1. We are all Gods children.  The Lord gives each of us a cross to bear.   Ok what does that mean?  God still loves us despite this nasty little bout of cancer?  This used to irk the hell out of me. 
  2.  My friends mom just died from cancer.  She really suffered.  Gee thanks, that’s totally uplifting.  Got any survivor stories for us?
  3. Tell your Dad to drink a glass of Aloe Juice with a drop of tea tree oil and a splash of lemon juice after running 5 miles, everyday for a week.  I use tea tree oil on my zits and it works, aloe juice will cleanse his system and cancer patients need to exercise to keep their mind busy.  Remind me why we are friends again? 
  4. Oh my god! When I brush my teeth I spit out blood sometimes! Do I have cancer too???  I’m not a doctor or God, because if I was I would have found my father’s cancer. Go see a doctor you hypochondriac.  It’s at this point I begin to think that I seriously needs to reconsider some friendships.
  5. But how did he get it if he never smoked? Does it matter how ANYONE gets cancer?  The goal is to defeat it and live life.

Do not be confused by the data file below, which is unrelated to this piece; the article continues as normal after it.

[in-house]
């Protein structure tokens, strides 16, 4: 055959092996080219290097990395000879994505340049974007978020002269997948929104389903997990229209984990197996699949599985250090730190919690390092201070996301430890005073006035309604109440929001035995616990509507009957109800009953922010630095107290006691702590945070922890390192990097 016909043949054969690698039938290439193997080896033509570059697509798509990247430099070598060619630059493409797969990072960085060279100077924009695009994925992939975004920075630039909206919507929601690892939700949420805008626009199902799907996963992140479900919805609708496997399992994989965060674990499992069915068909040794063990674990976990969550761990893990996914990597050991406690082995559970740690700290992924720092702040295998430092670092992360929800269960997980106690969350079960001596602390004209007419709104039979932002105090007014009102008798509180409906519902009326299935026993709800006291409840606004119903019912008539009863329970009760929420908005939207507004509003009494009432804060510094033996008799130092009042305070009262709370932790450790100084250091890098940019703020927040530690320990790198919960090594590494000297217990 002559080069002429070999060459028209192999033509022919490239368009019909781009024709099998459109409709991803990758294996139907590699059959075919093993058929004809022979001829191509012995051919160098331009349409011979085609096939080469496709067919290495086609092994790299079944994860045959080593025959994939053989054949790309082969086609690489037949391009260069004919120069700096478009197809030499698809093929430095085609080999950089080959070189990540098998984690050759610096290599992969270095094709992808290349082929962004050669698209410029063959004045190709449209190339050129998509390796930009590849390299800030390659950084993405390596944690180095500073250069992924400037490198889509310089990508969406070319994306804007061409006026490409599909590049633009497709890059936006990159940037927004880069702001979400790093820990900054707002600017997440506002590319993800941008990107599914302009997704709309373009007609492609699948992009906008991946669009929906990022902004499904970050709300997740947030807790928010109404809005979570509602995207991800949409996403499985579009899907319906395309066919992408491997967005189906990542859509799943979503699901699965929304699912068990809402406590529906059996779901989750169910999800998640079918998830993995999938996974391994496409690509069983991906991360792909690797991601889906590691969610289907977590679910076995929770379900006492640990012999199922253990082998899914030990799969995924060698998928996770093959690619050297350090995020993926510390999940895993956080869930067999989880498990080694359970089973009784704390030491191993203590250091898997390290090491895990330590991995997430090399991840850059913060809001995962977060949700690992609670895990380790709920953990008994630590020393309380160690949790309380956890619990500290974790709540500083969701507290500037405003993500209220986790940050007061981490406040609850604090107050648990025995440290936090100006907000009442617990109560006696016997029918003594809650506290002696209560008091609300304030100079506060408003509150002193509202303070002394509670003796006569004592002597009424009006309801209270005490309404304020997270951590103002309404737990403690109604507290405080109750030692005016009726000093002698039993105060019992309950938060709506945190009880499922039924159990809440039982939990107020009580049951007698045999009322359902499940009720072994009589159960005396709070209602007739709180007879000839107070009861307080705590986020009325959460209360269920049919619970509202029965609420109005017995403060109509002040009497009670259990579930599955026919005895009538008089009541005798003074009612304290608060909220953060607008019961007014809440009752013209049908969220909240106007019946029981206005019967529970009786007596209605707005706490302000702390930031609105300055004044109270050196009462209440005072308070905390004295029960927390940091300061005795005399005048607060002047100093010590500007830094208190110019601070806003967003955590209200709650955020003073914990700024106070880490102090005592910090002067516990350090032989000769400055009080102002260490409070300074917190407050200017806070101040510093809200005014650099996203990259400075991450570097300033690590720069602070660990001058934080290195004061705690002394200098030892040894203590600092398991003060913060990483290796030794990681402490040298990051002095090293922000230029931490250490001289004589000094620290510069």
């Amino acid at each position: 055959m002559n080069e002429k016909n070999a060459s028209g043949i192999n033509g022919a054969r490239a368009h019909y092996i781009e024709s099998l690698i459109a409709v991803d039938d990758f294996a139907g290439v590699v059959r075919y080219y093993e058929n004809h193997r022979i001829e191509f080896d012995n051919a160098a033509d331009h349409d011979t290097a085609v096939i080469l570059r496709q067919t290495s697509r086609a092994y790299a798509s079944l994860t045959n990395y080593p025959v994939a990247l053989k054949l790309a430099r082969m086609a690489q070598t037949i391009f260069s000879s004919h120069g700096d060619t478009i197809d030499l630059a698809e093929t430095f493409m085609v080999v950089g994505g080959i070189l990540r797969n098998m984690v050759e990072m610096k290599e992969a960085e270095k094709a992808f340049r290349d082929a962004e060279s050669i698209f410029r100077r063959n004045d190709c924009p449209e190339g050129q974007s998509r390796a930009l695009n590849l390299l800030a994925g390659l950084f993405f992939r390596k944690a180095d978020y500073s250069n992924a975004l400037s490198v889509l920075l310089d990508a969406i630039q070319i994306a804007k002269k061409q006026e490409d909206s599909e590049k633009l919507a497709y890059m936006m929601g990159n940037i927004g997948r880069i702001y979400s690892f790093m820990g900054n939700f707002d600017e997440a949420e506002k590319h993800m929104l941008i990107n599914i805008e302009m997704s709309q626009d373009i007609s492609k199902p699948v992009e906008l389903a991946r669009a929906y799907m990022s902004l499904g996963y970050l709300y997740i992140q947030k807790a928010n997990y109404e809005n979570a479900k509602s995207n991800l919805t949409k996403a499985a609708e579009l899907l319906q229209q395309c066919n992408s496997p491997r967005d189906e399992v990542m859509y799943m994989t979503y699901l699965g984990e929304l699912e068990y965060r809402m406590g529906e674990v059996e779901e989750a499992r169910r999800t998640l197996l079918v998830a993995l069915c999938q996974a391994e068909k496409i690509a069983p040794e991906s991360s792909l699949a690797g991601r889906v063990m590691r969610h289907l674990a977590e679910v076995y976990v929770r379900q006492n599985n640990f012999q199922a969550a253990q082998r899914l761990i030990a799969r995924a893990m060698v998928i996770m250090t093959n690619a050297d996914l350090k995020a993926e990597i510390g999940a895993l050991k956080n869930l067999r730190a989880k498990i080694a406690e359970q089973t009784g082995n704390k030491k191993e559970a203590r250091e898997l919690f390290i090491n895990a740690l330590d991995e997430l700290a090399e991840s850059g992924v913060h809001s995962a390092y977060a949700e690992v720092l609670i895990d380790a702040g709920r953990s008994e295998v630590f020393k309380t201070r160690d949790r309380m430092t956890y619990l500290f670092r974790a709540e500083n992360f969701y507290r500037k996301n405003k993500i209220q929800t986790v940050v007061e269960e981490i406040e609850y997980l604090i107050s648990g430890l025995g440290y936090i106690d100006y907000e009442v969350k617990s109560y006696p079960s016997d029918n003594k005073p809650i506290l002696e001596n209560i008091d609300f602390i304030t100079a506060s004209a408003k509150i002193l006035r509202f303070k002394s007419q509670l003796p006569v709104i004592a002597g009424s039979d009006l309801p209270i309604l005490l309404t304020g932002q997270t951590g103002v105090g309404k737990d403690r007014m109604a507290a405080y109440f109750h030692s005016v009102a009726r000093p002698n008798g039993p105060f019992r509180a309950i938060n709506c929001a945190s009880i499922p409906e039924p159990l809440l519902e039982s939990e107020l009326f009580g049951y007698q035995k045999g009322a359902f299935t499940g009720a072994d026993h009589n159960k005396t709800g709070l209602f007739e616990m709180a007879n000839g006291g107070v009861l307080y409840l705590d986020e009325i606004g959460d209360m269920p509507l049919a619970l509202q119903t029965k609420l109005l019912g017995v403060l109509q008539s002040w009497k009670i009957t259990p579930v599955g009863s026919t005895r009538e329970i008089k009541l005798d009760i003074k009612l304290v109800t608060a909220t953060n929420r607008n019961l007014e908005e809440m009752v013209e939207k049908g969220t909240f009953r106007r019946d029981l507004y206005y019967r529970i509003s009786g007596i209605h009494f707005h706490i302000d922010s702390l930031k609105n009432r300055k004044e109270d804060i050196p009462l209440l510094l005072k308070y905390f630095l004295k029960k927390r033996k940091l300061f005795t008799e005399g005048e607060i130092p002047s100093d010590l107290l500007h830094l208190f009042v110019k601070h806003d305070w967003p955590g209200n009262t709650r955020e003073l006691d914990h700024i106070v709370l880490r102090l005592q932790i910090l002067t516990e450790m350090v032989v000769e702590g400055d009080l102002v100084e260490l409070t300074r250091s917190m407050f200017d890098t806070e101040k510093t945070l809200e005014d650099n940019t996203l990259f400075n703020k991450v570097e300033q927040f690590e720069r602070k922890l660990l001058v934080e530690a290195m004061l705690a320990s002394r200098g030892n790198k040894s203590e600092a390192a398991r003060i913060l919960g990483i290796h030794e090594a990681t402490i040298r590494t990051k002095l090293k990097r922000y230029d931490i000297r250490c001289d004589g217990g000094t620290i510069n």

6. Dont worry Michael Douglas has throat cancer and he looks great! I just saw him on TV.  And Catherine Zeta Jones looks great too!   OMG just shut up please.
  7. Insert sad face…Your dad can’t eat anything????  I can’t imagine not eating ANYTHING!  That’s horrible.  I mean I really like food!  Wow!  Have you tried baby food? Or go buy a Ninja Blender…they sell them on TV late at night. Those things purée anything!!!  By the way, I ate baby food when I had my tonsils out 40 years ago. It works, trust me.  I can assure you we have tried everything, but my father has a medical condition.  His epiglottis was destroyed during radiation so he CANNOT eat or drink.  So kindly shut up.
  8. I read an article online about those Listerine Strips he used in the 80’s. I bet he got his cancer from those strips. Or the food, do you KNOW what they are putting in our food these days?  I read that online too.  This is where I pretend to be deaf this person will stop talking.  But they don’t, reference #9.